Asia - Pacific

Hostile treatment in India forcing Rohingya influx in Bangladesh

Experts urge ensuring rights of refugees on World Refugee Day as more than 1,000 reach Cox’s Bazar with thousands to join

SM Najmus Sakib  | 19.06.2022 - Update : 19.06.2022
Hostile treatment in India forcing Rohingya influx in Bangladesh


DHAKA, Bangladesh

Thousands of Rohingya Muslims have begun an arduous journey to cross the Indian-Bangladeshi border for safe shelter on the southeast coast of Cox’s Bazar in Bangladesh where more than 1 million Rohingya have been provided shelter.

There are about 40,000 Rohingya in India with 20,000 registered with the UN refugee agency.

Experts and activists on the eve of World Refugee Day, observed June 20, expressed concerns about the influx of refugees to Bangladesh and they are asking for a diplomatic push to stop the flow from India and resume the longstanding repatriation of Rohingya to Myanmar as the ultimate solution.

Ansar Ali, a Rohingya leader at one of the largest refugee camps in Cox’s Bazar, told Anadolu Agency that Rohingya Muslims who had taken shelter in India in a “textbook example of ethnic cleansing” in Myanmar, are now fleeing India.

Recent anti-Muslim sentiment in India has stoked the situation for Rohingya taking shelter, he said, citing refugees who joined them from India.

Muslims in India under the Narendra Modi's Hindu nationalist Bharatiya Janata Party (BJP) have been experiencing mounting pressure and humiliation, including right-wing Hindu organizations’ demands that Muslims leave India, restrictions on wearing the hijab, not having halal food and the use of loudspeakers to call for prayers.

More than 300 people were arrested in Uttar Pradesh and those who took to the streets to demonstrate against official comments regarding Prophet Muhammad and his wife, Aisha, had their houses damaged. Human rights groups asked India to immediately end the vicious crackdown on Muslims.

Troublesome journey to reunite fellow refugees

Refugees who managed to cross the border said Rohingya in India “had a story of struggle to secure basic human rights like food, shelter and face rising harassment, including from the officials,” said Ali. “They have to live in a situation of fear, hostility and rejection due to the rising islamophobia in the BJP-led India.”

Rohingya have to pay on average taka 10,000 ($100) each to middlemen on the Bangladesh side while they have to pay 5,000 - 15,000 rupees ($64 - $192) to brokers who hold them hostage, according to refugees.

India shares its longest border with Bangladesh. The neighbors share a 4,096-kilometer-long (2,545-mile) international border, the fifth-longest land border in the world.

“Being a big country, India should extend its support to Rohingya refugees and play a greater role in Rohingya repatriation to Myanmar. Instead, they force refugees to leave. Thousands are gathering near border areas to leave India,” said Ali.

The commanding officer of the Armed Police Battalion, Naimul Haque, in Cox’s Bazar told Anadolu Agency that authorities have detained more than 1,000 Rohingya from India since last May and provided shelter in refugee camps.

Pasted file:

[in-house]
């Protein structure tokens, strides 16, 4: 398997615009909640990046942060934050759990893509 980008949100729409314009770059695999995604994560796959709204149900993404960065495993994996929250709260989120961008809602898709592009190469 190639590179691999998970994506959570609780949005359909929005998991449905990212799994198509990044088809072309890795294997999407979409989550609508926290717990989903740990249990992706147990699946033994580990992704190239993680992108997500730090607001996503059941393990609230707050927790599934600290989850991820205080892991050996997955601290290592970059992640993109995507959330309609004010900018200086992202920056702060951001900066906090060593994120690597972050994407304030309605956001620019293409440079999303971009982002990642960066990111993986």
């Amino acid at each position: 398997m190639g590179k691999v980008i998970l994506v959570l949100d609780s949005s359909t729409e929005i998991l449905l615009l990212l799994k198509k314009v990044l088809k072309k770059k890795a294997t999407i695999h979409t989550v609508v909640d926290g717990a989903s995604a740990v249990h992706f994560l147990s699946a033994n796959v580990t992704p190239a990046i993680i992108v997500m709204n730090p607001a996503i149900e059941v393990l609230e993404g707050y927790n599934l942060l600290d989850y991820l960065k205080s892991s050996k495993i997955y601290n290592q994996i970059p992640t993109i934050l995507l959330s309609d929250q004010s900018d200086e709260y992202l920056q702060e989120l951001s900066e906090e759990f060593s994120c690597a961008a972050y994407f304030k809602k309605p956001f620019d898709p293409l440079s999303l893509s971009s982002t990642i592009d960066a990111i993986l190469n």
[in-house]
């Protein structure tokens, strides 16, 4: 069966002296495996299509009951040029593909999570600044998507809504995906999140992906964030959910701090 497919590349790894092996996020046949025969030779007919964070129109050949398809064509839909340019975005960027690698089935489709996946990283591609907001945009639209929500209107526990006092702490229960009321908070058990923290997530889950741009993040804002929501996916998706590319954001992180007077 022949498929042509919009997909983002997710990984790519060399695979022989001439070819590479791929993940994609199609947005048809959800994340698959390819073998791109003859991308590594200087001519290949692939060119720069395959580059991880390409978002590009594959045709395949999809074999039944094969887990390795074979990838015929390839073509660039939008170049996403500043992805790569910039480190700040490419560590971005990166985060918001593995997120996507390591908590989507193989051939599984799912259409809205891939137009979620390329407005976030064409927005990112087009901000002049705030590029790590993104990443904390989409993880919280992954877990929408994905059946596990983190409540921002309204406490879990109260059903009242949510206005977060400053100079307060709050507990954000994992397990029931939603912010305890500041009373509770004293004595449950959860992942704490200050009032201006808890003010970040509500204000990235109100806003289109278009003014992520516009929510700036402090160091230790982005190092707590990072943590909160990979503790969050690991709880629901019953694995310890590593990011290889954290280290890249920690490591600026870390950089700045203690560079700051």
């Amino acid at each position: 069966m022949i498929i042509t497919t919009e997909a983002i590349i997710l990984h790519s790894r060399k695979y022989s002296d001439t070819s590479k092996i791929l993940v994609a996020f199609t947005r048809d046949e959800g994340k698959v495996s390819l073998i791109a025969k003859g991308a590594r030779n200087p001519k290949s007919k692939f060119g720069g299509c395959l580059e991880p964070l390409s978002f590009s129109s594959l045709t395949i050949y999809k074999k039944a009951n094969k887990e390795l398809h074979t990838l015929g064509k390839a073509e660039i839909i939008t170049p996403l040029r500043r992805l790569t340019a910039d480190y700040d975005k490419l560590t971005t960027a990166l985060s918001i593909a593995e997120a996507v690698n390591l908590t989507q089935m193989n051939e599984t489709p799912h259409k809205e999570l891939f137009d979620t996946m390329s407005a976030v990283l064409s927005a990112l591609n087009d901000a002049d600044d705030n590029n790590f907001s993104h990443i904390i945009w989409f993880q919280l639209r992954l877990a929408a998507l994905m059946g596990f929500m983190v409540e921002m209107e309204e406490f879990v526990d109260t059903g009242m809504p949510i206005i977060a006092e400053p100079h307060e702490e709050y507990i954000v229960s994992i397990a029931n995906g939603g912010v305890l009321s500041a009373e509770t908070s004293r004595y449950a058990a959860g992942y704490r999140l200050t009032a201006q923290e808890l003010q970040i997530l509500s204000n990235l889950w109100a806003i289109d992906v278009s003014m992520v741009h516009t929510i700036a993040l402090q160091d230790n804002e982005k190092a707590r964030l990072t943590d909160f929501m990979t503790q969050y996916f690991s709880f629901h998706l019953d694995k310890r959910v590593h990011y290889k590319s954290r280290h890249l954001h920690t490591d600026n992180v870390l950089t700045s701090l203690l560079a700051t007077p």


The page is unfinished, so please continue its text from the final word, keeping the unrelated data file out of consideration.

“Bangladesh ensures good food and shelter for refugees under the UN arrangement. Meanwhile, there are a small group of refugees currently living in India and most of their relatives in Cox’s Bazar. So, many of them live in India and want to live with their family and friends in Cox’s Bazar.”

There have been reports of hostile treatment of refugees coming from India, he said, adding that Rohingya mostly come from Jammu and Kashmir.

Experts for greater UN, diplomatic role in India

Bangladeshi Foreign Minister Abdul Momen expressed unhappiness about the influx from India.

Urging a greater UN role to solve the crisis, he recently told reporters in Dhaka that refugees went to India about 9 years ago in 2012 where they had been staying in different provinces.

Imtiaz Ahmed, a foreign policy analyst at Dhaka University, told Anadolu Agency that it is India’s responsibility to keep refugees, as settled by the UN agencies. Bangladesh alone cannot shoulder the responsibility of the persecuted community.

“What we see is that India is no longer a safe country as it was for Muslims. The rising anti-Muslim sentiment or Islamophobia is among the major causes that cause Rohingya to flee from India. The dwindling economic condition of India is also provoking the influx,” he said.

Ahmed emphasized a greater role for UN agencies, activists and journalists in India to ensure refugee rights and safety for the Rohingya.

He criticized the UN, alleging that the world body is not playing its due role to initiate the longstanding repatriation of Rohingya to Myanmar which is exacerbating the crisis in the region, and repatriation is the ultimate solution.

Home Minister Asaduzzaman Khan Kamal said Bangladesh would return Rohingya who entered Bangladesh from India.

Refugee Relief and Repatriation Commissioner Shah Rezwan Hayat told Anadolu Agency that refugee who crossed the border are seeking a better environment and security in refugee camps in Cox’s Bazar which is not provided in India, citing refugees who came from India.

He said, however, that his office has "yet to get any government instruction to send them back to India.”

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